Faraday's Experiment

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Updated on Dec 05, 2013

Michael Faraday was a 19th century English scientist who is credited with many great discoveries in the realm of physics and chemistry, specifically on the relationship between current and magnets, and electrochemistry.

Current is the flow of electrons from one place to another, and is how electricity is carried. Currents are known to create their own magnetic fields, and the movement of magnets is known to induce, or create, current in a wire. In this lab, you will recreate Faraday’s famous experiment by building a solenoid (a coil of wire) and experimenting with magnets to produce current.


Induce current in a wire with a magnet.


What will happen when you pass a strong magnet through a loop of copper wire?


  • Bar magnet
  • Insulated copper wire
  • Galvanometer (sensitive current-measuring device)
  • Cardboard paper towel or toilet paper tube


  1. Wrap the copper wire tightly around the cardboard tube to create a solenoid. Wrap as many times as you can and be sure to leave a few inches at each end to connect to the galvanometer.
  2. Connect each loose end of the wire to the positive and negative terminals of the galvanometer.
  3. Switch on the galvanometer.
  4. Insert the magnet inside the cardboard tube and move it around. What happens? Record your observations.
  5. Try moving the magnet faster or slower. What happens?
  6. Turn off the galvanometer and disconnect one of the terminals.
  7. Reduce the number of turns in the solenoid. Reconnect and switch on the galvanometer.
  8. Insert the magnet inside the cardboard tube and move it around again. What happens? Record your observations. Does the number of coils affect the amount of current generated?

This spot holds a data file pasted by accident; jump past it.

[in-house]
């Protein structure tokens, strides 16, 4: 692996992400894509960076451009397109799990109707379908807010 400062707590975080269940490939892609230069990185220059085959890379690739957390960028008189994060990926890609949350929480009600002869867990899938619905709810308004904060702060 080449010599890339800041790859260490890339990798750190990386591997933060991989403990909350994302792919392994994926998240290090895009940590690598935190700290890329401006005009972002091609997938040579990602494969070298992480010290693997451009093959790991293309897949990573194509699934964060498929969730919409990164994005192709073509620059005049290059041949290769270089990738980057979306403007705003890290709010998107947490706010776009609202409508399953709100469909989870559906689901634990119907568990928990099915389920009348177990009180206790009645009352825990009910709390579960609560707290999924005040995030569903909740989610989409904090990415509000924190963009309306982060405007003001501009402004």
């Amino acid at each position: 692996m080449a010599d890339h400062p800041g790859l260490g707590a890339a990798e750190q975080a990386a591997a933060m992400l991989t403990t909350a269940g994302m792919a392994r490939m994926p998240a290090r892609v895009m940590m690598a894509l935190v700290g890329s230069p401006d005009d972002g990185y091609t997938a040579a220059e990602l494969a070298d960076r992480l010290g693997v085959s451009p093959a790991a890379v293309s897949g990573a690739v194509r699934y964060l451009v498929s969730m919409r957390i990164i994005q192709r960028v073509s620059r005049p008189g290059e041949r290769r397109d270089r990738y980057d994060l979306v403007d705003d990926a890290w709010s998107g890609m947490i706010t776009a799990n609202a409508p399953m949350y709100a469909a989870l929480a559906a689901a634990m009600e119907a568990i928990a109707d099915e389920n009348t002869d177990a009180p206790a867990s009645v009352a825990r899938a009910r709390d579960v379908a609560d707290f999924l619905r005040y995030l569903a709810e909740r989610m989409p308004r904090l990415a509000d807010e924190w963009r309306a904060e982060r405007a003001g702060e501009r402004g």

The faster the magnet moves, the more current is generated in the loop. The same is true of the coils: the more coils in the solenoid, the more current generated.


In Faraday's experiment, the magnet exerts a force from a distance (within the tube) and acts on the electrons to move them around. This is easy with copper wire because the electrons move around with little resistance (explaining why copper is such a great conductor). It is important that the wire forms a closed loop (complete circuit) or this will not work! The magnetic field acts on all parts of the loop in slightly different ways, due to the direction of the magnetic field. The field pushes the current in one direction or the other, depending on which pole of the magnet is approaching. This can be figured out with the right-hand-rule.

A “thumbs-up” motion is made with the ride hand. The thumb represents the direction of the magnetic field and the curve of the fingers is representative of the direction of the current in the loop.

Motors and generators use magnetic movement to create current and send electricity to do useful work to power machines. Auroras in the sky are caused by particles being electrically charged by the magnetic field of the Earth. Electromagnetism is both useful and beautiful!

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